Remembering Liz Daley
Earlier this week, we received the tragic news that Liz Daley, a former Patagonia snow ambassador, was killed in an avalanche on Monday in the Fitz Roy Massif region of Argentina. Our hearts go out to Liz’s family and friends.
Liz was an amazing person known for her warm outgoing personality, matched by a smile and laugh that left a mark on anyone who spent time with her. While at Patagonia, Liz worked closely with the snow product team, inspiring design, testing gear and helping to refine what is now our current women’s line. Truly passionate and skilled, Liz had a unique combination of both snowboarding and climbing talent that took her on many adventures around the world, which we always enjoyed sharing.
Liz spent her winters in Chamonix and summers guiding in the Cascades. She was working towards IFMGA professional mountain guide credentials and recently received a scholarship in 2014 from the American Mountain Guides Association to help her towards that goal. She joined Eddie Bauer’s professional guide program in May.
I’ll always remember the first time I skied with her in Chamonix. It was a warm spring afternoon in 2012 and we were just cruising around the resort. She looked at me and said there is a fun line we can climb to from here and we’ll ski into Switzerland. “Fun line” in Chamonix is relative and should make the average person suspicious. I inquired further and she asked, “You brought crampons right?” I nodded since I basically won’t walk out the door there without them for this exact reason. She replied, “Perfect—one crampon for you and one crampon for me.”
In that moment I didn’t find much humor in the response but it was impossible not to immediately like her. She was enthusiastic and up for anything, but also methodical and calculated. We ended up having a great day of laughs, turns and beers (and never did need to share those crampons).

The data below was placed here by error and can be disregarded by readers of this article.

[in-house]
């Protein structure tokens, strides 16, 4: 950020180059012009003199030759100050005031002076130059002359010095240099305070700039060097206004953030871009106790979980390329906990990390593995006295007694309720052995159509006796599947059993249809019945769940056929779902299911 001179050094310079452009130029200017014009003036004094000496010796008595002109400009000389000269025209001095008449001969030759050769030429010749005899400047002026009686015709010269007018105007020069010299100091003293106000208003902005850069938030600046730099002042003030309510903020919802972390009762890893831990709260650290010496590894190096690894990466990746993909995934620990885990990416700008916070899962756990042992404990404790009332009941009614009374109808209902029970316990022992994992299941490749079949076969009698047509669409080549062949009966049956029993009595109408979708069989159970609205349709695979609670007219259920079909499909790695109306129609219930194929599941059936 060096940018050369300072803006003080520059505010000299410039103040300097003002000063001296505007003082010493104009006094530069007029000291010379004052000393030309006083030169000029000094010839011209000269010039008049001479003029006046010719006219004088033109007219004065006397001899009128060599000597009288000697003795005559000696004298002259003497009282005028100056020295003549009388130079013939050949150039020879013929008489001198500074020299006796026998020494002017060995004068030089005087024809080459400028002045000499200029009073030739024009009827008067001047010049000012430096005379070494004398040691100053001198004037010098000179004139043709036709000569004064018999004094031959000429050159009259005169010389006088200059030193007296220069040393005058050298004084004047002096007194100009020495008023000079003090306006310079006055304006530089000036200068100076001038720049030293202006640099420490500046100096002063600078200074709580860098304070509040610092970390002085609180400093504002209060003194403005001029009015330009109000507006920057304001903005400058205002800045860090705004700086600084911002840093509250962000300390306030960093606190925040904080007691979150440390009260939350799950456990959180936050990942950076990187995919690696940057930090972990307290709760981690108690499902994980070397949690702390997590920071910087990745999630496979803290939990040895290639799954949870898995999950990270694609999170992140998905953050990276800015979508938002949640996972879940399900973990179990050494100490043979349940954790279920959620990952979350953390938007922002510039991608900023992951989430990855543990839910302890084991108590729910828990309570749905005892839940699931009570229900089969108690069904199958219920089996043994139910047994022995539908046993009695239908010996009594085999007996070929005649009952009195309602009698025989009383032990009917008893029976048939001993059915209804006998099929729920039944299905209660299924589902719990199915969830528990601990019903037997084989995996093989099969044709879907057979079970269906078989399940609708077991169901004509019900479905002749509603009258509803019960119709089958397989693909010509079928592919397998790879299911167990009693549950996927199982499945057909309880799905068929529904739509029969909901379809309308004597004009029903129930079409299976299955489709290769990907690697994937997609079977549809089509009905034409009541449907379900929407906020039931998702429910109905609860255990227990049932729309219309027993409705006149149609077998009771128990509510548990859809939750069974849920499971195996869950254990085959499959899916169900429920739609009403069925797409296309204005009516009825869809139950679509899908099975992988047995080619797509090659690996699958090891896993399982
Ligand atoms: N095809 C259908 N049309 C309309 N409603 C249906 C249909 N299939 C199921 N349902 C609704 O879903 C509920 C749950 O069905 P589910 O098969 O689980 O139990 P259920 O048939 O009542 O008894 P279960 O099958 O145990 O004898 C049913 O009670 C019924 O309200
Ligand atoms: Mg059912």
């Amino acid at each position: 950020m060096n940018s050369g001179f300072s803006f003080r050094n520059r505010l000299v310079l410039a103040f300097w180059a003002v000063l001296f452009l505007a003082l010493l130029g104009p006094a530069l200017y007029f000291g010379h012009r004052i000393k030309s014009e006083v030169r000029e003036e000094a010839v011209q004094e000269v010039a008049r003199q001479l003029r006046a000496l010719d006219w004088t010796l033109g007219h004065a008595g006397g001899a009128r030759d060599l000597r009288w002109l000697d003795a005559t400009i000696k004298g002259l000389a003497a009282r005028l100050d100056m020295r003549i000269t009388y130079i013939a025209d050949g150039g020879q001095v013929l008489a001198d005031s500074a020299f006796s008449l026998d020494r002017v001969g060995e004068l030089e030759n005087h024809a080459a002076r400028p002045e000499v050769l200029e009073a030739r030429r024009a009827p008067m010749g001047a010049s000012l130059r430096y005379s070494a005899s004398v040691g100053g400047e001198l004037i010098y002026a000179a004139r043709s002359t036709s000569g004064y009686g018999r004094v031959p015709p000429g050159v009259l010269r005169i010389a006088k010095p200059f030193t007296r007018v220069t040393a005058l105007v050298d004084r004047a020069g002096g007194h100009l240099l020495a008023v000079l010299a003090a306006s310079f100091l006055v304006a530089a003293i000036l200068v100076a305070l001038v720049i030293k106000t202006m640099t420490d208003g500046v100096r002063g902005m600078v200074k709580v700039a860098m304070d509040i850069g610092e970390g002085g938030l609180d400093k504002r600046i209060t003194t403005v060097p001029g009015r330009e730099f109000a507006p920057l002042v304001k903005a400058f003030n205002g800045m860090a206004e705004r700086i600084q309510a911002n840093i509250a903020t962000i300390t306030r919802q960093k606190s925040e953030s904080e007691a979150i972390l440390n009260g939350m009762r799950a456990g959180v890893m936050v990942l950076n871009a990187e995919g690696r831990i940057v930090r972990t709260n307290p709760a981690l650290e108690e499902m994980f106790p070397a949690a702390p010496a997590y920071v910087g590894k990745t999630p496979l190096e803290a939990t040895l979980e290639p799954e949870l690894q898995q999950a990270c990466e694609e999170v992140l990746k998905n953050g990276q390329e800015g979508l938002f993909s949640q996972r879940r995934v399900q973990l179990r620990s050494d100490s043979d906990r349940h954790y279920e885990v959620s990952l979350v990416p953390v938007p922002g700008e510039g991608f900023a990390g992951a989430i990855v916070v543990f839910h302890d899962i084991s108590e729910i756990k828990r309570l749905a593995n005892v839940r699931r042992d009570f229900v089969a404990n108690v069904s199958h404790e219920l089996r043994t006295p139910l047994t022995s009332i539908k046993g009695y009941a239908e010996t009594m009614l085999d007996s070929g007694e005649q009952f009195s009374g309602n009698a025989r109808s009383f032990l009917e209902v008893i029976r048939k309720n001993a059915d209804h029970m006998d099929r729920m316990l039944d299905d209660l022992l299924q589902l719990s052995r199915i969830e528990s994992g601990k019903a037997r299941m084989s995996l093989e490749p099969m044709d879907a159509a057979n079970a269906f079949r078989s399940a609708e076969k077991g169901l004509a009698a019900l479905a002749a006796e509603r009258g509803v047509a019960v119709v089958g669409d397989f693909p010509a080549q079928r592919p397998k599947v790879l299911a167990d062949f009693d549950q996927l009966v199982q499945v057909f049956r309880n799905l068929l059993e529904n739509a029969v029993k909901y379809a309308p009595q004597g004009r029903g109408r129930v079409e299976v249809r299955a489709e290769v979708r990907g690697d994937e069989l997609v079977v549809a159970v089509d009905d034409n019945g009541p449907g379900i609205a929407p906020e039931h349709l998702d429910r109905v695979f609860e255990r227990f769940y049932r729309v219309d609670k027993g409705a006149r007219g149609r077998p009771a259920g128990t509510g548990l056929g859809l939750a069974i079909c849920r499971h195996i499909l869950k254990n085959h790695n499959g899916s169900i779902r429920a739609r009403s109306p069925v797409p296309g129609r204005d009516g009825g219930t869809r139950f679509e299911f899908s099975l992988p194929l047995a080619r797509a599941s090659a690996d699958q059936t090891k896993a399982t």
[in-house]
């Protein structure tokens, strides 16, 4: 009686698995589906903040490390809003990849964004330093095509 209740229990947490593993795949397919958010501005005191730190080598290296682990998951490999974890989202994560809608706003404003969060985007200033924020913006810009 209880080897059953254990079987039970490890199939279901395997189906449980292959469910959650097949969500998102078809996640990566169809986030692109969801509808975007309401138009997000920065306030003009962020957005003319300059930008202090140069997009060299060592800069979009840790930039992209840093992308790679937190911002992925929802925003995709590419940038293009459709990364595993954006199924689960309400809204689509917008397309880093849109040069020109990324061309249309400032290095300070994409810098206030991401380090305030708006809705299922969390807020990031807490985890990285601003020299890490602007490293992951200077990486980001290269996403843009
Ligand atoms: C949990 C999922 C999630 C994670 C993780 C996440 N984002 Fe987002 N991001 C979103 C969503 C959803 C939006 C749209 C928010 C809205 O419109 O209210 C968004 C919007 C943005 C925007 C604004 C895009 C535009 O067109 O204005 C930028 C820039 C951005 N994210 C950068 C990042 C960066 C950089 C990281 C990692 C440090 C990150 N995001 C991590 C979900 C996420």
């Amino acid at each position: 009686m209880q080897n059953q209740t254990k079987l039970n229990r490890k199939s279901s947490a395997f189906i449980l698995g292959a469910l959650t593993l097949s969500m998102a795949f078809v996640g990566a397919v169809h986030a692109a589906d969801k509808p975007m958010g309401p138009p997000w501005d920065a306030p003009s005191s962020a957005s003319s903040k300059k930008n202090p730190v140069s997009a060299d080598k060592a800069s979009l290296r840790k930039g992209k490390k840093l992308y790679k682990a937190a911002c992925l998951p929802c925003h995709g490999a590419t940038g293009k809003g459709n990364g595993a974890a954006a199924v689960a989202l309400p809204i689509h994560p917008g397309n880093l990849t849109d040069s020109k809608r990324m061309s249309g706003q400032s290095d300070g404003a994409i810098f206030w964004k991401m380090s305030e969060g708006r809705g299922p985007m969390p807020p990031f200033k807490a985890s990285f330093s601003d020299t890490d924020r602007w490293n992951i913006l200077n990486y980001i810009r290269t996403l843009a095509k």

–Josh Nielsen, Global Outdoor Marketing Director for Patagonia, Inc.
Photo: Caroline Gleich
She was someone I could instantly connect with. She was an inspiration because of her enthusiasm and her abilities. She had a sparkle that shined through everything she did. For every challenge she encountered, she confronted it with creativity, a positive attitude and love. That should be her legacy for us to carry on.
–Caroline Gleich, Patagonia Ski Ambassador
I can’t say that I knew Liz well. I spent five days with her, a couple of other riders, and a film crew in a hut in the BC backcountry in February of 2013. It was snowing a lot that week which kept us riding in the trees, which were full of pillows and cliffs—the kind of stuff I love to ride, but for Liz it was a new challenge. On the first day of the trip, the first time we met, the first thing she said to me was, “How the hell do you ride pillows? This shit is crazy!” I could tell by her enthusiasm that she was motivated, not intimidated, by the challenge. I could tell that she didn’t want to leave any skill unmastered. I gave her a few simple pointers, but I had seen her ride and wasn’t too worried. She rode without fear and took some hard slams but it didn’t take long for her to get the hang of it. She fully embraced the challenge and was ripping the bouncy terrain within a couple of days.
I had heard of this “badass snowboard mountaineer chick” before the trip. I guess I was expecting her to be a cocky, “one of the guys” kind of girl. Liz was far from that stereotype. She had nothing to prove to anyone but herself and she didn’t really even want credit for her accomplishments. She just did it, because it was her passion.
It’s beautiful when you meet a person who has found their place in the world and they’re thriving in it. There’s nothing to understand. No one can say why, but for some reason it seems to be the lights that shine the brightest that go out too soon. Anyone that knew, or met, Liz would agree that she was one of a kind.
–Alex Yoder, Patagonia Snowboard Ambassador
A teammate and good friend, Liz held her own in the mountains. She helped lead the charge for the future of split-boarding. An accomplished climber, Liz was always on the search for “splitters”—exceptional crack climbs and the best ski descents. I will always remember Liz for doing things her way. She didn’t care what people thought, a refreshing trait to have. She lived life to the fullest with a big smile on her face. Thank you Liz for being an inspiration to me and all of us.”
–Forrest Shearer, Patagonia Snowboard Ambassador
Liz had many more adventures with fellow ambassadors, our video team, photo team and product designers. We will all miss her dearly.